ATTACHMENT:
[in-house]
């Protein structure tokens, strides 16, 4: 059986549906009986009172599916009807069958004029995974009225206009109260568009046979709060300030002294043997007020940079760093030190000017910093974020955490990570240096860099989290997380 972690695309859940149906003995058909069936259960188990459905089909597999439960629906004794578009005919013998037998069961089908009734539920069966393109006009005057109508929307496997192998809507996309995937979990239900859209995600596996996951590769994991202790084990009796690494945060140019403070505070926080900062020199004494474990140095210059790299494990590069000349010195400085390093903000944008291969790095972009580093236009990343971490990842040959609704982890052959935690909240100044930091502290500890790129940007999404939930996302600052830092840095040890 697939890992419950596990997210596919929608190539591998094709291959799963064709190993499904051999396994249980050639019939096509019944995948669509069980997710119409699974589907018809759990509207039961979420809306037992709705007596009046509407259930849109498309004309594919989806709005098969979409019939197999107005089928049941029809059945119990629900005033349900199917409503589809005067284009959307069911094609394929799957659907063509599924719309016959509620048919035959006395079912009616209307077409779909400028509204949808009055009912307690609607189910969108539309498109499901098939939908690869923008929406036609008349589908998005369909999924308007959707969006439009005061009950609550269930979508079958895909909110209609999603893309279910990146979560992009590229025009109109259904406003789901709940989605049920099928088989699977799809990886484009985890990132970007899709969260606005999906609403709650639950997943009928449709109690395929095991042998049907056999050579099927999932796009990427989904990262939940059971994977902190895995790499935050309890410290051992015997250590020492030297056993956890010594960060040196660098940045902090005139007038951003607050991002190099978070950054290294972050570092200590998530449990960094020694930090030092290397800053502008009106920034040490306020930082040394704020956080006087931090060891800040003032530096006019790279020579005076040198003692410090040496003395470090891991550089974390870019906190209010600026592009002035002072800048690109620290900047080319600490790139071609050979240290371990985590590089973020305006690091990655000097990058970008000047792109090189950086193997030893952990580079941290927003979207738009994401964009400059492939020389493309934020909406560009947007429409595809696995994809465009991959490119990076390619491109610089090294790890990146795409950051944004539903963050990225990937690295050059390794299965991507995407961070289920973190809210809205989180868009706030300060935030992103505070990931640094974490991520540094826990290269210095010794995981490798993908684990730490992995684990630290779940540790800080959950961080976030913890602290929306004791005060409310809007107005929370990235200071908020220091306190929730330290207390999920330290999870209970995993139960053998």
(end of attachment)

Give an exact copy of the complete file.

[in-house]
């Protein structure tokens, strides 16, 4: 059986549906009986009172599916009807069958004029995974009225206009109260568009046979709060300030002294043997007020940079760093030190000017910093974020955490990570240096860099989290997380 972690695309859940149906003995058909069936259960188990459905089909597999439960629906004794578009005919013998037998069961089908009734539920069966393109006009005057109508929307496997192998809507996309995937979990239900859209995600596996996951590769994991202790084990009796690494945060140019403070505070926080900062020199004494474990140095210059790299494990590069000349010195400085390093903000944008291969790095972009580093236009990343971490990842040959609704982890052959935690909240100044930091502290500890790129940007999404939930996302600052830092840095040890 697939890992419950596990997210596919929608190539591998094709291959799963064709190993499904051999396994249980050639019939096509019944995948669509069980997710119409699974589907018809759990509207039961979420809306037992709705007596009046509407259930849109498309004309594919989806709005098969979409019939197999107005089928049941029809059945119990629900005033349900199917409503589809005067284009959307069911094609394929799957659907063509599924719309016959509620048919035959006395079912009616209307077409779909400028509204949808009055009912307690609607189910969108539309498109499901098939939908690869923008929406036609008349589908998005369909999924308007959707969006439009005061009950609550269930979508079958895909909110209609999603893309279910990146979560992009590229025009109109259904406003789901709940989605049920099928088989699977799809990886484009985890990132970007899709969260606005999906609403709650639950997943009928449709109690395929095991042998049907056999050579099927999932796009990427989904990262939940059971994977902190895995790499935050309890410290051992015997250590020492030297056993956890010594960060040196660098940045902090005139007038951003607050991002190099978070950054290294972050570092200590998530449990960094020694930090030092290397800053502008009106920034040490306020930082040394704020956080006087931090060891800040003032530096006019790279020579005076040198003692410090040496003395470090891991550089974390870019906190209010600026592009002035002072800048690109620290900047080319600490790139071609050979240290371990985590590089973020305006690091990655000097990058970008000047792109090189950086193997030893952990580079941290927003979207738009994401964009400059492939020389493309934020909406560009947007429409595809696995994809465009991959490119990076390619491109610089090294790890990146795409950051944004539903963050990225990937690295050059390794299965991507995407961070289920973190809210809205989180868009706030300060935030992103505070990931640094974490991520540094826990290269210095010794995981490798993908684990730490992995684990630290779940540790800080959950961080976030913890602290929306004791005060409310809007107005929370990235200071908020220091306190929730330290207390999920330290999870209970995993139960053998």